The Etherington Brothers were and are voracious learners of all things comics and business. They learned publishing. They learned writing and illustrating. They learned conventions and the circuit. They learned creative flow. They learned selling. They learned editing. O.K. you get it. They learned stuff. So, what does it all mean? Well, in my eyes and the eyes of many others, they’re successful at doing what they love- comics. So, to me it’s simply intellectual proof that success happens when comic passion transcends the simple nature of stories on panel and page, becoming an appreciation for every aspect of the business.

The Etherington brothers teach us to examine the outside of our comfortable world building in order to create a magnet powerful enough to pay the bills. This is what the mentors mean when they say, “if you build it well, they will come.”

Before I forget, when the internet came along, they learned that too (obviously), taking communication, giving and art to the edges of creative space. The point: Learn a little bit of everything, and outwork everyone. As our Etheringtonian companions might say, it’s (somewhat sadly) much easier than you think. This dedication lead to a short story of theirs being picked up by a small American publisher eventually setting off a chain reaction that forged opportunities with Dreamworks, and Disney. Soon enough they were working on iconic stories like Transformers, and yes (writer takes gasp), Star Wars. Don’t worry indie die-hards. The Etherington’s are still very much grassroots at heart, and we are just getting started.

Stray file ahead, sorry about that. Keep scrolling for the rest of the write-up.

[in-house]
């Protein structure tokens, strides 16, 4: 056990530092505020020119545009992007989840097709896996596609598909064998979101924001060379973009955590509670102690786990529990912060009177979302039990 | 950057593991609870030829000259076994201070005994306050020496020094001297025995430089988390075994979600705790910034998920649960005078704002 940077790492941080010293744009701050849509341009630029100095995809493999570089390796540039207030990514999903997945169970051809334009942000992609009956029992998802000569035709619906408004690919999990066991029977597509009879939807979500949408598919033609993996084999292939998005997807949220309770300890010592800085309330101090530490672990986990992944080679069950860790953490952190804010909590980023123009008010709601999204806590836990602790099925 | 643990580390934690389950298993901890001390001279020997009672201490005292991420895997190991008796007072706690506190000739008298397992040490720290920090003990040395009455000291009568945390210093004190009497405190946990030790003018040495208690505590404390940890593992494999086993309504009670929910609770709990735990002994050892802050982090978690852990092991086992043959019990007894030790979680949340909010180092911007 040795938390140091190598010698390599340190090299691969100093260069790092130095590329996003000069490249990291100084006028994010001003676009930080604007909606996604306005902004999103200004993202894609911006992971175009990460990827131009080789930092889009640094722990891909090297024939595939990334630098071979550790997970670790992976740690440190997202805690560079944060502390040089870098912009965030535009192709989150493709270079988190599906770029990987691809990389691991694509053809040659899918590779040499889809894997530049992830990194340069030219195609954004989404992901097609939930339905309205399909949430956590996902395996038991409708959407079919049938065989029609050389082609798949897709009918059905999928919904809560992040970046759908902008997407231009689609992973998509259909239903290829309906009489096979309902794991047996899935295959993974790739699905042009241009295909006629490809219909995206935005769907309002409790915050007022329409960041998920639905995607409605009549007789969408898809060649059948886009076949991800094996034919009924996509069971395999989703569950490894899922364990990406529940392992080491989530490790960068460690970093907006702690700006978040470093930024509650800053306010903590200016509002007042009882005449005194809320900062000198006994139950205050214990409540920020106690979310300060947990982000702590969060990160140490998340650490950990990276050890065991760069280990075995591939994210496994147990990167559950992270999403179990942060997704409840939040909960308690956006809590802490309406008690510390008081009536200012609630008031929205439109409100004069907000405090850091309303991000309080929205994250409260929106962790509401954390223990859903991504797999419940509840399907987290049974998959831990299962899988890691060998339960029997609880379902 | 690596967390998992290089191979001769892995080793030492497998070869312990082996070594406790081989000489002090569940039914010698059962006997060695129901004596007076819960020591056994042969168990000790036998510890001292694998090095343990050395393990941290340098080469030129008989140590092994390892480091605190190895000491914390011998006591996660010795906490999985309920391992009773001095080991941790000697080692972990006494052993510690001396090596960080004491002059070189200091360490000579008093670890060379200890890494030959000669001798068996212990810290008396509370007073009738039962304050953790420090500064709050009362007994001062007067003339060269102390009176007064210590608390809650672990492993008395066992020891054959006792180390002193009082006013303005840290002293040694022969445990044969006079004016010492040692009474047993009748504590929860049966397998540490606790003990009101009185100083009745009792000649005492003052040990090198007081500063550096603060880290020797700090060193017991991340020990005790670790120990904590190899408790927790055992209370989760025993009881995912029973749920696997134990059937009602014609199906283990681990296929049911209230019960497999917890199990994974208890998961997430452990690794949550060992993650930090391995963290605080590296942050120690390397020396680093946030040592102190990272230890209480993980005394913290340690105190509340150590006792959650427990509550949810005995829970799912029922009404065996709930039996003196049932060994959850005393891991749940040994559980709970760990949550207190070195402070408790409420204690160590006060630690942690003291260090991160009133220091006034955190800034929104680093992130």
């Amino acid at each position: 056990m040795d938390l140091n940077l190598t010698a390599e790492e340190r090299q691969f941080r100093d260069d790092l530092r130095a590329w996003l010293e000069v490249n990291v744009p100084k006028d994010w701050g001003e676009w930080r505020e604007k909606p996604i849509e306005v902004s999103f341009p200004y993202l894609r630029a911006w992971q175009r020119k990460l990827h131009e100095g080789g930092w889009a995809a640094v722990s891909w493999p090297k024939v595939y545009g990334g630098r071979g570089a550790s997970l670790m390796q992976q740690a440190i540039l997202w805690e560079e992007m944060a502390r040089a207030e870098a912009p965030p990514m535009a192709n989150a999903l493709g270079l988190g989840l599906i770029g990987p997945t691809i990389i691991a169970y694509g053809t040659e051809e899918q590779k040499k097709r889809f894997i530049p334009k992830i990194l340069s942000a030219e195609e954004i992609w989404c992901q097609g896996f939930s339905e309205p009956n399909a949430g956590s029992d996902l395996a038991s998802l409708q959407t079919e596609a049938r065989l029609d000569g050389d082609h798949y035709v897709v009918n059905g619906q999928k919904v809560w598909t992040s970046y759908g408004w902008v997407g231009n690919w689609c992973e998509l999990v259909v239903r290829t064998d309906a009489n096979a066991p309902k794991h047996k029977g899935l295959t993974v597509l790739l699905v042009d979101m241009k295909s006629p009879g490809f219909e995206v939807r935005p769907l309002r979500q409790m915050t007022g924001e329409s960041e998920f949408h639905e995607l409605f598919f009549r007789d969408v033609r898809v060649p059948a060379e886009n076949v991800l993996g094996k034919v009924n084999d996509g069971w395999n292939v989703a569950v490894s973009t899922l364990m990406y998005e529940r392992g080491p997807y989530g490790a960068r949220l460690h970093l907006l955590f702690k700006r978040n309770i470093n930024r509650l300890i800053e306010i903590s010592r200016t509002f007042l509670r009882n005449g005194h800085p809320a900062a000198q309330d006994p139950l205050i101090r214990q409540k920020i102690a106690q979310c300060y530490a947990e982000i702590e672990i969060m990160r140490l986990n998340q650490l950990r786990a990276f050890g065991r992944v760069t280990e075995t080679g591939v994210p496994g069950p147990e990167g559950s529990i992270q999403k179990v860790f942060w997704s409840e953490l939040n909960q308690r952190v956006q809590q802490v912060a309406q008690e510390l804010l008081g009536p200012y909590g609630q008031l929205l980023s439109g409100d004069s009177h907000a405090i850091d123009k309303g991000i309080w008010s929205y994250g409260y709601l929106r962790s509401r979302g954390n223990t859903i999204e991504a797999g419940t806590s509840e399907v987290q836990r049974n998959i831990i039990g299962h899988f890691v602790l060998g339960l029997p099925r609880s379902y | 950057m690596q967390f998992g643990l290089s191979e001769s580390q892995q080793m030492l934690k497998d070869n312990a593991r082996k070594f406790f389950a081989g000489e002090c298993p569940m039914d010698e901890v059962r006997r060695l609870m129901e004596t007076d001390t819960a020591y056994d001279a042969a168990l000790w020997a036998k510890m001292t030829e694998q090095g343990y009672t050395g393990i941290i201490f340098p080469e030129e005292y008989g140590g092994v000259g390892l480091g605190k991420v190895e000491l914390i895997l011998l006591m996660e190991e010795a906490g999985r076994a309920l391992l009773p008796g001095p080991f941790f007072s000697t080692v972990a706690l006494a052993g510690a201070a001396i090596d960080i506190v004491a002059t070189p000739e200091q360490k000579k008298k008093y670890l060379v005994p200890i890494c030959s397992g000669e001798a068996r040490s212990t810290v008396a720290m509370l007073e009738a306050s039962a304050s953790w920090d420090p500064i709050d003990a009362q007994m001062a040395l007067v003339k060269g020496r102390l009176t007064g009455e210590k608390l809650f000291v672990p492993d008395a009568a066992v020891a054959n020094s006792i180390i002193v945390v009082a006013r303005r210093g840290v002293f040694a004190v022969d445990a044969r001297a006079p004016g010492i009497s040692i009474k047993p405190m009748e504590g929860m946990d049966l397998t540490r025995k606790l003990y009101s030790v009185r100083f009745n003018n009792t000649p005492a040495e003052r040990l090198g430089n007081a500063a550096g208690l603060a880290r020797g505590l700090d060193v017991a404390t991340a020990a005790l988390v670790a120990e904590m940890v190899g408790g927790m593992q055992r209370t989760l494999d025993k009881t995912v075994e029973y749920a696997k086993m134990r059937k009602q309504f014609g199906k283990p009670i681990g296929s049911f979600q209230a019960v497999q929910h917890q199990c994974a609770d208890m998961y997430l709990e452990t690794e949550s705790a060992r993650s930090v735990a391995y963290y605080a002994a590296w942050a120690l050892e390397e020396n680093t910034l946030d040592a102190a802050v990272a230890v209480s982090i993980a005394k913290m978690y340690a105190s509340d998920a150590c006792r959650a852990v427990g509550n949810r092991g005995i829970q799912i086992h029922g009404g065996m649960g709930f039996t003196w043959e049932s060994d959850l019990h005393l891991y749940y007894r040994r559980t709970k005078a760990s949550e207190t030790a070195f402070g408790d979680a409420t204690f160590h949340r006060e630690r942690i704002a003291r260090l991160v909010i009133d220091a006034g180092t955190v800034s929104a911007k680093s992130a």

Chapter 4: Mastery Requires Sacrifice

(an editor’s note on editing)

If you think our wonder boys rose to prominence on grit and knowledge alone, you’re still missing a crucial piece of the puzzle young Padawan. Like any skill, storytelling requires patience and drive yes, but also, flexibility. The editing process is constant, whether you like it or not. Editing may be a little easier when your writing partner happens to be your brother, most creators are not that lucky.

The key to successful editing for the brothers and for us is simply having an open heart around your creation. In comics, the world may be everything, but don’t let its gravitational pull keep you from exploring the galaxy of artistic industry in your own mind. This exploration requires a certain courageous questioning on our part. The answers may be difficult to stomach from time to time. It would behoove you to find a fellow world maker that makes you ask these questions and tell you like it is. A true master doesn’t run from hard questions or the sometimes destructive answers that may befall his worldly darling as a result.

Let’s take a look at some of these tough questions shall we?

  • How fertile, expansive and compelling is your planet made of paper?
  • How much time have you spent walking among your own genius?
  • Can you ask yourself these questions without impeding your own progress?
  • If you refuse to find these solutions within yourself or others than success in comics is going to be one Jabba of an immovable Hut if you know what I mean.
  • So, how does someone as skilled as an Etherington allow creativity to flow despite the dangers editing can have on the creative ego?

See if you fancy any of these alternatives to hardship.

Firstly, have multiple projects.